eileen_icon.gif gabriel_icon.gif raith_icon.gif teo3_icon.gif

Scene Title Welcomes
Synopsis They come in varying degrees, with Raith's being the coldest.
Date March 10, 2010

Old Dispensary: Ground Floor

It takes a very special person to slave over a stove for hours and prepare a meal that will be consumed in a fraction of the time it took to put it together, and although Eileen certainly has the patience for such a task, it's in direct opposition with the pragmatic way of life she and the other members of the Remnant officially adopted when they moved into the Dispensary. Dinner tonight is a straightforward combination of small, oily fish split from head to tail, gutted and smoked in the kitchen's old cast iron stove with a side of buttered rye bread, hardboiled eggs and sliced tomatoes sprinkled with salt and pepper. For dessert: an offering of hot coffee, to be consumed straight, and a mint-chocolate cake with a sheer layer of hazelnut frosting contributed by Teodoro.

Stone floors and expansive sash windows fashioned from sheet glass dusted in frost are counterintuitive to keeping the building warm. Its gothic architecture, including its high lancet arches, dimly-lit corridors and narrow spiral staircase, only contribute to the austere atmosphere and give its interior an appearance reminiscent of an old castle rather than the hospital it once was. Understandably, its inhabitants have gathered around the ornate fireplace downstairs so they can consume their meal in their laps rather than at the great oak table in the designated dining area, though the food itself is laid out on a much smaller folding version to eliminate extra trips to the kitchen.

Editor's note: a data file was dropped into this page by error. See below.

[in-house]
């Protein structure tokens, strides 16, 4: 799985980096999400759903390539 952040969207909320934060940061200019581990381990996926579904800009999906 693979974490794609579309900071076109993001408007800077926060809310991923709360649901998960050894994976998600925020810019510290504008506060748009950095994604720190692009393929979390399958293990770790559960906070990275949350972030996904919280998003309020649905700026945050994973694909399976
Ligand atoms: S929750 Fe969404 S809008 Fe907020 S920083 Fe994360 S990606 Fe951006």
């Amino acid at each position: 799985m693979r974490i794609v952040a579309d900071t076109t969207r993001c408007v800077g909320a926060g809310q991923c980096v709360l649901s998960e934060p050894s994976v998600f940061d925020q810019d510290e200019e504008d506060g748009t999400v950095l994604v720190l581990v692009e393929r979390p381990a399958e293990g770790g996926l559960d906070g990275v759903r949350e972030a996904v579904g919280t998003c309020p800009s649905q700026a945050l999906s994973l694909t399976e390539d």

Dressed in leggings and a heavy wool sweater that dwarfs her bird-boned frame, Eileen sits in one of the armchairs closest to the fire, a cup of coffee cradled in her hands and a half-finished sliver of cake at her feet on the floor. Her swollen mouth and split lip courtesy of Feng Daiyu make eating uncomfortable but not impossible; if she didn't prefer to have something in her stomach when she takes her medication, she might have chosen to forgo the meal and retired early to her bedroom upstairs.

In a way, Raith is happier at this moment than he has been in a while. For the first time since Antarctica, the dispensary sort of feels 'normal' again, now that Eileen is back, temporary though that situation may be. How long has it been since all of them sat down to have dinner together? Far, far too long. And even though Eileen hasn't helped herself to much of the food (her recent injuries providing a more than adequate explanation), it's enough just to have her company while he and Teo enjoy themselves. Besides, this leaves more for the two men to enjoy, and that is not a bad thing in anyway.

Although he's given up his coat and body armor for the time being, he's still dressed for a winter climate in a heavy, long-sleeved shirt and pair of pants, dark in color as his wardrobe tends to be. His sidearm hasn't gone far yet, either, the Glock still secured in a shoulder holster due to recent bouts of paranoia: Never know when you need a Glock. What if the tag team of fish, eggs, bread and tomatoes he is so eagerly eating suddenly attacked him? He'd want to be ready for something like that. Or if Sylar (but not Gabriel, or whoever, this clone stuff is confusing) suddenly appeared. He'd want to be ready for something like that, too.